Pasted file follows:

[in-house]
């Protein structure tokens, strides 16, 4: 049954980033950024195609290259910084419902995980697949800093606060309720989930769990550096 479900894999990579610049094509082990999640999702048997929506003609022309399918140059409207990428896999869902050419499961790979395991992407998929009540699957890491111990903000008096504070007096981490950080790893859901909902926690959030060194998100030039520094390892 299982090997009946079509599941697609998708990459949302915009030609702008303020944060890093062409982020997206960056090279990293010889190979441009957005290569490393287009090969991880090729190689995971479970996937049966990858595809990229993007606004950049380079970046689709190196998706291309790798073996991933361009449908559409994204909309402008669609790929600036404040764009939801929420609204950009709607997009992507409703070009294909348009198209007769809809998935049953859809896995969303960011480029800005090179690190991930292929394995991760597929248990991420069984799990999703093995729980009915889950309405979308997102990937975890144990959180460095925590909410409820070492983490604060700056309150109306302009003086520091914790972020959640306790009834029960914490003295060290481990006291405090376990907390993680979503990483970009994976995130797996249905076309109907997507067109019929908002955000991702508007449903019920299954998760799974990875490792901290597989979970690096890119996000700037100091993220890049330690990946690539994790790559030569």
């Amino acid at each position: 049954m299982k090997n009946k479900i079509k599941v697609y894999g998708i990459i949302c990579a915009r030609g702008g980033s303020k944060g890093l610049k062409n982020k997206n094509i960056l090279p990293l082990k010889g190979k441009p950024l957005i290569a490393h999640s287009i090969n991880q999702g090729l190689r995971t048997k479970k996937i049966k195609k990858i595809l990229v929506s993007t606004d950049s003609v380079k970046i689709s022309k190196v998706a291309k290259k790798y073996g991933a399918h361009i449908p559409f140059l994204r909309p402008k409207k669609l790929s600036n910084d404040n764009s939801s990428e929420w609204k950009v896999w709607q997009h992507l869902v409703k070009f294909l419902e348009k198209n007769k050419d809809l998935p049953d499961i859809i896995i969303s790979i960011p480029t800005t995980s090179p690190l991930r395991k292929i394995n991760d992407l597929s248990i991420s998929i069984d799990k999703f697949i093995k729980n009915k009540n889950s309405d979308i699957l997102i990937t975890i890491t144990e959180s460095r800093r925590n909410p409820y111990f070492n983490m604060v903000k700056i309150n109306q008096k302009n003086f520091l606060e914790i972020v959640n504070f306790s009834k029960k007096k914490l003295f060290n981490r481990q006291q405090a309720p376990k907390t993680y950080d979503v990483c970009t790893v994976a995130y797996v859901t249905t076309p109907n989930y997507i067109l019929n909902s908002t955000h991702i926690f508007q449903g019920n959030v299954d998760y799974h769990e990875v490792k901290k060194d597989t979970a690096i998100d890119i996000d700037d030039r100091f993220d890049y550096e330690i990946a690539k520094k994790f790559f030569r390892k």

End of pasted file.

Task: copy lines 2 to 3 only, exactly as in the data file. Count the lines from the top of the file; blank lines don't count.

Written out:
């Protein structure tokens, strides 16, 4: 049954980033950024195609290259910084419902995980697949800093606060309720989930769990550096 479900894999990579610049094509082990999640999702048997929506003609022309399918140059409207990428896999869902050419499961790979395991992407998929009540699957890491111990903000008096504070007096981490950080790893859901909902926690959030060194998100030039520094390892 299982090997009946079509599941697609998708990459949302915009030609702008303020944060890093062409982020997206960056090279990293010889190979441009957005290569490393287009090969991880090729190689995971479970996937049966990858595809990229993007606004950049380079970046689709190196998706291309790798073996991933361009449908559409994204909309402008669609790929600036404040764009939801929420609204950009709607997009992507409703070009294909348009198209007769809809998935049953859809896995969303960011480029800005090179690190991930292929394995991760597929248990991420069984799990999703093995729980009915889950309405979308997102990937975890144990959180460095925590909410409820070492983490604060700056309150109306302009003086520091914790972020959640306790009834029960914490003295060290481990006291405090376990907390993680979503990483970009994976995130797996249905076309109907997507067109019929908002955000991702508007449903019920299954998760799974990875490792901290597989979970690096890119996000700037100091993220890049330690990946690539994790790559030569």
């Amino acid at each position: 049954m299982k090997n009946k479900i079509k599941v697609y894999g998708i990459i949302c990579a915009r030609g702008g980033s303020k944060g890093l610049k062409n982020k997206n094509i960056l090279p990293l082990k010889g190979k441009p950024l957005i290569a490393h999640s287009i090969n991880q999702g090729l190689r995971t048997k479970k996937i049966k195609k990858i595809l990229v929506s993007t606004d950049s003609v380079k970046i689709s022309k190196v998706a291309k290259k790798y073996g991933a399918h361009i449908p559409f140059l994204r909309p402008k409207k669609l790929s600036n910084d404040n764009s939801s990428e929420w609204k950009v896999w709607q997009h992507l869902v409703k070009f294909l419902e348009k198209n007769k050419d809809l998935p049953d499961i859809i896995i969303s790979i960011p480029t800005t995980s090179p690190l991930r395991k292929i394995n991760d992407l597929s248990i991420s998929i069984d799990k999703f697949i093995k729980n009915k009540n889950s309405d979308i699957l997102i990937t975890i890491t144990e959180s460095r800093r925590n909410p409820y111990f070492n983490m604060v903000k700056i309150n109306q008096k302009n003086f520091l606060e914790i972020v959640n504070f306790s009834k029960k007096k914490l003295f060290n981490r481990q006291q405090a309720p376990k907390t993680y950080d979503v990483c970009t790893v994976a995130y797996v859901t249905t076309p109907n989930y997507i067109l019929n909902s908002t955000h991702i926690f508007q449903g019920n959030v299954d998760y799974h769990e990875v490792k901290k060194d597989t979970a690096i998100d890119i996000d700037d030039r100091f993220d890049y550096e330690i990946a690539k520094k994790f790559f030569r390892k």